Don’t misunderstand, he was entirely “in charge” of the companies he created, but he was never a dictator or one who felt he had to come up with all the answers. He fostered a climate of cooperation and peer relationships that served to spark innovation and creativity in ways most manufacturing companies today can only dream of. Sarah Caldicott shares stories of Edison’s amazing work habits and approach in this episode of Making Chips, and in doing so provides practical ways you can adjust your approach to innovation and product development that could transform your place and impact on the manufacturing industry.

 

What would happen if the teams within your company engaged in more dialogue and debate?

 

At first, the idea might sound a bit out of control, or difficult to manage. But we’re not talking about adversarial debate, here, we’re talking about challenging, constructive, goal-oriented debate that brings about new ideas and fresh ways of thinking. It’s the type of atmosphere Thomas Edison built into every one of his many companies, and the type of synergy that enabled him to bring so many world-changing inventions to the world. Sarah Caldicott highlights how that happened and provides ideas about how modern manufacturing companies can apply the same approach to become innovators in their niche of the manufacturing industry.

 

If you can cross-train your employees you’ll be able to create a greater synergy.

 

That’s a principle straight out of Thomas Edison’s own approach to building and working with teams. He found that having team members adequately trained to work in multiple areas and even on different projects enabled the team as a whole to come up with better ideas, see other options, and approach difficulties with fresh eyes. Nobody was allowed to stay locked in one area of expertise but rather was encouraged (even required) to step into other projects that grew and challenged their thinking and abilities. The end result is that Edison’s teams were able to pioneer 6 distinct industries within 30 years, all which are still with us today. Find out more from Sarah Caldicott as she discusses her newest book, “Midnight Lunch” on this episode of Making Chips.

 

What was the only reason Thomas Edison ever got angry with an employee?

 

Was it when they failed to reach a designated goal? Was it because they made a huge mistake? Was it because they failed to do what they’d been told to do? None of those are the reason. Thomas Edison only got angry with employees when they were careless. Carelessness means they weren’t “taking care” to think through the eventualities and possibilities of what they were doing and to safeguard against bad results as much as they were able. How does that approach shed light on your attitude toward employees? How can you adjust to make the environment in your company more amenable to cooperation and collaboration? Find out how  Edison’s approach could help you grow in those areas, on this episode.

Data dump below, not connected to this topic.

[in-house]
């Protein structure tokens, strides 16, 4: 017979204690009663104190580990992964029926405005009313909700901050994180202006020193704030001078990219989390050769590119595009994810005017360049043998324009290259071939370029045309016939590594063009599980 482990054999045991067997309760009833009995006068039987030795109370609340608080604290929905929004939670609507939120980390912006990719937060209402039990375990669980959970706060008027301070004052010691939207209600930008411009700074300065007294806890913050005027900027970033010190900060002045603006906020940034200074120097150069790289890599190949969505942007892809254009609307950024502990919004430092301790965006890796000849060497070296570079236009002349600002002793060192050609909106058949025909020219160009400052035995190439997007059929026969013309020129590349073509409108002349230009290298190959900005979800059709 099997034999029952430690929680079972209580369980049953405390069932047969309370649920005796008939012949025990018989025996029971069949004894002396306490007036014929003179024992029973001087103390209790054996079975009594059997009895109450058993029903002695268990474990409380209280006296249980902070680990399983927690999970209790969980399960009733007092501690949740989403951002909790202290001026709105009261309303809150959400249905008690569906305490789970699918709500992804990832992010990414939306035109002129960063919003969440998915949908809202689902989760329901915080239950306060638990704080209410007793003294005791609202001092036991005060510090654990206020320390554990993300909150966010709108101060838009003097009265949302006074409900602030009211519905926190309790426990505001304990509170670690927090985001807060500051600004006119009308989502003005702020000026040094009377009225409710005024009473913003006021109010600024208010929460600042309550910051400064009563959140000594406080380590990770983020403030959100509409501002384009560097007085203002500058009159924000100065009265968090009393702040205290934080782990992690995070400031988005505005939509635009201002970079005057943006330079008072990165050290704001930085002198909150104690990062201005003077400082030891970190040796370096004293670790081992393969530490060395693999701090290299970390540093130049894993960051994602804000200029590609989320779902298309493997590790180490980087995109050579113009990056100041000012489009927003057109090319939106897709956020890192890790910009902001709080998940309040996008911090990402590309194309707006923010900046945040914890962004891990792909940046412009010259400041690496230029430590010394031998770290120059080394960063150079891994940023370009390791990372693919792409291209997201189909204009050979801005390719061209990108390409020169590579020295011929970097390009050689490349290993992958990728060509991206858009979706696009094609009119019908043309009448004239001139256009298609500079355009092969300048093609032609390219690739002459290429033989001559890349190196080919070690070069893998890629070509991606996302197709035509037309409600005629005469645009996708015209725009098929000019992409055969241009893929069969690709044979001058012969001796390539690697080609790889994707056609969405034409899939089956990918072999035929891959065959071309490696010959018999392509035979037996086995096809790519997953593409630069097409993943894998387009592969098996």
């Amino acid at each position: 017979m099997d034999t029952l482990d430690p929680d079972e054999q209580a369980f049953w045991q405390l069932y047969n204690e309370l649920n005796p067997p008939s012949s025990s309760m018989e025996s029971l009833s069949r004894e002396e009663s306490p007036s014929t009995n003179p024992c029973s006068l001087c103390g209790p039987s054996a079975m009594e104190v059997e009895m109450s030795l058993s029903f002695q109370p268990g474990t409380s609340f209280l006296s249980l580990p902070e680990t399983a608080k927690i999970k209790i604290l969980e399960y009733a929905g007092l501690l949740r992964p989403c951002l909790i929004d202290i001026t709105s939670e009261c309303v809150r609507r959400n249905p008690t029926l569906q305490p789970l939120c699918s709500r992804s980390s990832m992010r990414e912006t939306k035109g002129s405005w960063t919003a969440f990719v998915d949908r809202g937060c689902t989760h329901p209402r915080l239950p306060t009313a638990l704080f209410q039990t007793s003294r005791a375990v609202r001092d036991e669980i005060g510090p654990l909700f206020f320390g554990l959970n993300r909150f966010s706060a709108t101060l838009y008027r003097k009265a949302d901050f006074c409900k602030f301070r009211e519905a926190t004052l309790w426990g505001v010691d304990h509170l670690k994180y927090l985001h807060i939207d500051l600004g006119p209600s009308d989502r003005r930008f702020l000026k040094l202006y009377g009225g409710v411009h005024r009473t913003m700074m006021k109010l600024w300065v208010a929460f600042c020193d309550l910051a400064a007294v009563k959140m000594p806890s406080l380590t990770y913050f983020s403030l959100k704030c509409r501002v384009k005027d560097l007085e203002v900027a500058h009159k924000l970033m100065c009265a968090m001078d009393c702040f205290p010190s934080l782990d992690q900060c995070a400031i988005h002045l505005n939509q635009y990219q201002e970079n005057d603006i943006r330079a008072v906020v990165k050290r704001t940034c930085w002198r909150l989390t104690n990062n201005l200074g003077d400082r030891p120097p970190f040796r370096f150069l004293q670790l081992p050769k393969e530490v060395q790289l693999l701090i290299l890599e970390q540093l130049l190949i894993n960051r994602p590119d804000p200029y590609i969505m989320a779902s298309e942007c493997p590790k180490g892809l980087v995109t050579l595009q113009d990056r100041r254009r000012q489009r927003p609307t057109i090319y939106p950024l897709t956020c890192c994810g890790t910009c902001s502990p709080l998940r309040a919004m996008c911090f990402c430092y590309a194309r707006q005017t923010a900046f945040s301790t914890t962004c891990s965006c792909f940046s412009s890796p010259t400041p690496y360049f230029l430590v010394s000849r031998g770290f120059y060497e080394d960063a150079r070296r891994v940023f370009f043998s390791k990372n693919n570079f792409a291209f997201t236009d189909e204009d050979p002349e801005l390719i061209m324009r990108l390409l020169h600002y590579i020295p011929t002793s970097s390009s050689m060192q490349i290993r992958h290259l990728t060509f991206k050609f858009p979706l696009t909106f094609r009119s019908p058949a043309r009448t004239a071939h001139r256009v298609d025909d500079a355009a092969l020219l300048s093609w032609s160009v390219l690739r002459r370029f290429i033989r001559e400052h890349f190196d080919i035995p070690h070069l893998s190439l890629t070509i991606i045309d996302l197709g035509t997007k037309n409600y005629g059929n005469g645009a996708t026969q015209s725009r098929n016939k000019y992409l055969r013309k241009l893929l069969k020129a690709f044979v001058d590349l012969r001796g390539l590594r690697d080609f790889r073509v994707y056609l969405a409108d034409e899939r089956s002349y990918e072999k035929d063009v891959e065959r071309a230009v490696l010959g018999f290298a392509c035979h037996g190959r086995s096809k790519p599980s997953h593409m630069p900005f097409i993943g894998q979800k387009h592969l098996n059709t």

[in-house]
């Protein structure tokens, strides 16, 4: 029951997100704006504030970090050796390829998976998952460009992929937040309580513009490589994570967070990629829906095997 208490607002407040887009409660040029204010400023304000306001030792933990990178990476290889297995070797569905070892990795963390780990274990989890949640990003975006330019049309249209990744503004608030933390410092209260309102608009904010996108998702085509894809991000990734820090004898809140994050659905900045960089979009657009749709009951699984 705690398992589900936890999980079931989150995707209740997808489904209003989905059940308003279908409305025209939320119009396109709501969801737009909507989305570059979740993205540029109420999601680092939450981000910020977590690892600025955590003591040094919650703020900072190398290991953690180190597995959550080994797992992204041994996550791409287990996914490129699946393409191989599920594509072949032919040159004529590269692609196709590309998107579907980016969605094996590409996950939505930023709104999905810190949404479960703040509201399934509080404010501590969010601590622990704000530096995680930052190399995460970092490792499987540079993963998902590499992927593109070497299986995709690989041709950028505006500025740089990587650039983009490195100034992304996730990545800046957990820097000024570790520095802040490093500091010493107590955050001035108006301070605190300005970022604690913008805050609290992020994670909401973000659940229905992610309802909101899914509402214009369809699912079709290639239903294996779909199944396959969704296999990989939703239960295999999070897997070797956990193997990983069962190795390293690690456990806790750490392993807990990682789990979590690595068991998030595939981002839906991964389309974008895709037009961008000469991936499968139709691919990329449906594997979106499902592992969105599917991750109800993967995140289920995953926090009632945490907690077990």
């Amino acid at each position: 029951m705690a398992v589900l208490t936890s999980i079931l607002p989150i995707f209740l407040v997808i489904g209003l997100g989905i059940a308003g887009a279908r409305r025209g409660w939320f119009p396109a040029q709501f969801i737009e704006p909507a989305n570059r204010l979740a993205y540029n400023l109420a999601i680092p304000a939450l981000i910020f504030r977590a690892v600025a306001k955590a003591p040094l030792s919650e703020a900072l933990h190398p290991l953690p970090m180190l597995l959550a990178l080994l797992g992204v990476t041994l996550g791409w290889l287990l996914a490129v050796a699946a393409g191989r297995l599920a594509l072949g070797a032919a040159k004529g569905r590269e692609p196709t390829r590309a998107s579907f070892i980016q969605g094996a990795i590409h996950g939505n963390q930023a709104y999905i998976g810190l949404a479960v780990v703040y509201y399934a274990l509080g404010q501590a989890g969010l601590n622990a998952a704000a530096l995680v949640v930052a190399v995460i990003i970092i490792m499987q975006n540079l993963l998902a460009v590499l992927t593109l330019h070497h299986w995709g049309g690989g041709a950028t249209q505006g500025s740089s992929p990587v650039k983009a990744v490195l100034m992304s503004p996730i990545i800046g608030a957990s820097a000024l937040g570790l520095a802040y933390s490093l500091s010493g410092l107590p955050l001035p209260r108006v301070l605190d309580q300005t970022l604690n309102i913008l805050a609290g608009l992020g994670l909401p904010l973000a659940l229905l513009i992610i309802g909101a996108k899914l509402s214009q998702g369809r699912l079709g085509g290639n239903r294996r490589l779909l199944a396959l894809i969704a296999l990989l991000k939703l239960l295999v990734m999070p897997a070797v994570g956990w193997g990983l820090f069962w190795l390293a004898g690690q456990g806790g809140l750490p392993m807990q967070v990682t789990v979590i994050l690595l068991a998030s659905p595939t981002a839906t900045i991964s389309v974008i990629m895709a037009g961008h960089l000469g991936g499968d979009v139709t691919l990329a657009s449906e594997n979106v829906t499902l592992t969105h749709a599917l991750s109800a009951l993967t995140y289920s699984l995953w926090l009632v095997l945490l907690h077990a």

Outline of this episode

 

  • [1:06] Welcome and introducing Sarah Caldicott, great grandniece of THE Thomas Edison.

  • [1:40] Calls to action for this episode

  • [2:08] Introduction of Sarah, her background, experience, and current projects.

  • [3:47] Sarah’s summary of her newest book, “Midnight Lunch,” and how it came from the practices and experiences carried out in the workshop of of Thomas Edison himself.

  • [7:23] How a 5 person company could create great innovations in the Manufacturing Industry.

  • [8:00] The importance of hiring people who are not like you to be part of your team.

  • [8:20] The importance of dialogue and debate on a team.

  • [9:05] Trying to create “low social distance” in your manufacturing business - a non-hierarchical work climate.

  • [11:10] How Thomas Edison did cross-training and encouraged synergy among his teams.

  • [13:17] Taking the concept of the “midnight lunch” to a small manufacturing company.

  • [15:00] How dialogue and collaboration spark innovation in a company.

  • [16:51] Collaboration as “discovery learning.”

  • [17:38] How Thomas Edison created 6 industries in 30 years.

  • [18:36] The only reason Thomas Edison got angry with people on his teams.

 

Links mentioned in this episode

 

Midnight Lunch - Sarah’s book

 

www.MakingChips.com/contact

 

Or call us at 312-725-0245